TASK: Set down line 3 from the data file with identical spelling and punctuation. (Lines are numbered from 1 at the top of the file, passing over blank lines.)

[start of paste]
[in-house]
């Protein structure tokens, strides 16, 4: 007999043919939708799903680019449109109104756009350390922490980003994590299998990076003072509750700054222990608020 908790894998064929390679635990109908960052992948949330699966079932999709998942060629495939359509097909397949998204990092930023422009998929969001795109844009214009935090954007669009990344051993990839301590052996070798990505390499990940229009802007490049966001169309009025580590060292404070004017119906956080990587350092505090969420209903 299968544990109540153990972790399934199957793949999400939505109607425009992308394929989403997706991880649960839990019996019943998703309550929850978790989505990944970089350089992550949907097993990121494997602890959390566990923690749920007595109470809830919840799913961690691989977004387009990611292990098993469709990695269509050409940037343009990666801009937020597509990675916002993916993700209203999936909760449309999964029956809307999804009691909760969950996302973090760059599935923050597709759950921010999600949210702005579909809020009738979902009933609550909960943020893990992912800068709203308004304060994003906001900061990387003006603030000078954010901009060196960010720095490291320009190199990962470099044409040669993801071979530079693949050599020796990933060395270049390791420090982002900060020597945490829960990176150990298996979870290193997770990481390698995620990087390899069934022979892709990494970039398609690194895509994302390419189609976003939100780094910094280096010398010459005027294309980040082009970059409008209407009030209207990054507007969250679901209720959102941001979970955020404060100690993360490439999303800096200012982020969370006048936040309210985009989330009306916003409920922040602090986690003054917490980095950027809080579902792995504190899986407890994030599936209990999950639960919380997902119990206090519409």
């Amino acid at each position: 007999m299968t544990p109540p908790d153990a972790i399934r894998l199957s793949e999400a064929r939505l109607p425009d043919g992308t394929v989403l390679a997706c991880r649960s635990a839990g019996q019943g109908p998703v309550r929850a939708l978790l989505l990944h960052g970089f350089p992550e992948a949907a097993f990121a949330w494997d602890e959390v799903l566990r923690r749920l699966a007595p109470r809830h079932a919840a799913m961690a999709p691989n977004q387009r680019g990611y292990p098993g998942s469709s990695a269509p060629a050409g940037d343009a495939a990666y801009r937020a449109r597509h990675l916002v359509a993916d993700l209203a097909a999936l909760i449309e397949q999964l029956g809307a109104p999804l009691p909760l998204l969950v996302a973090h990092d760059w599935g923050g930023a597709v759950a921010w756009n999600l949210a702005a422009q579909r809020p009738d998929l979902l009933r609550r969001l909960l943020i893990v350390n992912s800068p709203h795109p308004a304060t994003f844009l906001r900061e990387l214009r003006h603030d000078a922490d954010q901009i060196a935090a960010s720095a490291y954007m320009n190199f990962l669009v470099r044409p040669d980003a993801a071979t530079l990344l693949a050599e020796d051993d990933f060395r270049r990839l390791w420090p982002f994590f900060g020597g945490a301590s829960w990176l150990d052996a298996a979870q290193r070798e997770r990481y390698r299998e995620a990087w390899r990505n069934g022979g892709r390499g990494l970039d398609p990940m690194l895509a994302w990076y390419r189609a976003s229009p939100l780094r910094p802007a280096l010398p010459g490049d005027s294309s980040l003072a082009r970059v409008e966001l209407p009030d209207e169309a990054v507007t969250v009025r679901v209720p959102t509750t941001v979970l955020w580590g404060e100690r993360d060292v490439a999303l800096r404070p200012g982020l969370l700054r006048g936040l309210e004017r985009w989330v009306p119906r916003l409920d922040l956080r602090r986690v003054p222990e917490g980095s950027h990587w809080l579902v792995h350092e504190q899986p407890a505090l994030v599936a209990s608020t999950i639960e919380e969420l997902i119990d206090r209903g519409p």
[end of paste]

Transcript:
């Amino acid at each position: 007999m299968t544990p109540p908790d153990a972790i399934r894998l199957s793949e999400a064929r939505l109607p425009d043919g992308t394929v989403l390679a997706c991880r649960s635990a839990g019996q019943g109908p998703v309550r929850a939708l978790l989505l990944h960052g970089f350089p992550e992948a949907a097993f990121a949330w494997d602890e959390v799903l566990r923690r749920l699966a007595p109470r809830h079932a919840a799913m961690a999709p691989n977004q387009r680019g990611y292990p098993g998942s469709s990695a269509p060629a050409g940037d343009a495939a990666y801009r937020a449109r597509h990675l916002v359509a993916d993700l209203a097909a999936l909760i449309e397949q999964l029956g809307a109104p999804l009691p909760l998204l969950v996302a973090h990092d760059w599935g923050g930023a597709v759950a921010w756009n999600l949210a702005a422009q579909r809020p009738d998929l979902l009933r609550r969001l909960l943020i893990v350390n992912s800068p709203h795109p308004a304060t994003f844009l906001r900061e990387l214009r003006h603030d000078a922490d954010q901009i060196a935090a960010s720095a490291y954007m320009n190199f990962l669009v470099r044409p040669d980003a993801a071979t530079l990344l693949a050599e020796d051993d990933f060395r270049r990839l390791w420090p982002f994590f900060g020597g945490a301590s829960w990176l150990d052996a298996a979870q290193r070798e997770r990481y390698r299998e995620a990087w390899r990505n069934g022979g892709r390499g990494l970039d398609p990940m690194l895509a994302w990076y390419r189609a976003s229009p939100l780094r910094p802007a280096l010398p010459g490049d005027s294309s980040l003072a082009r970059v409008e966001l209407p009030d209207e169309a990054v507007t969250v009025r679901v209720p959102t509750t941001v979970l955020w580590g404060e100690r993360d060292v490439a999303l800096r404070p200012g982020l969370l700054r006048g936040l309210e004017r985009w989330v009306p119906r916003l409920d922040l956080r602090r986690v003054p222990e917490g980095s950027h990587w809080l579902v792995h350092e504190q899986p407890a505090l994030v599936a209990s608020t999950i639960e919380e969420l997902i119990d206090r209903g519409p």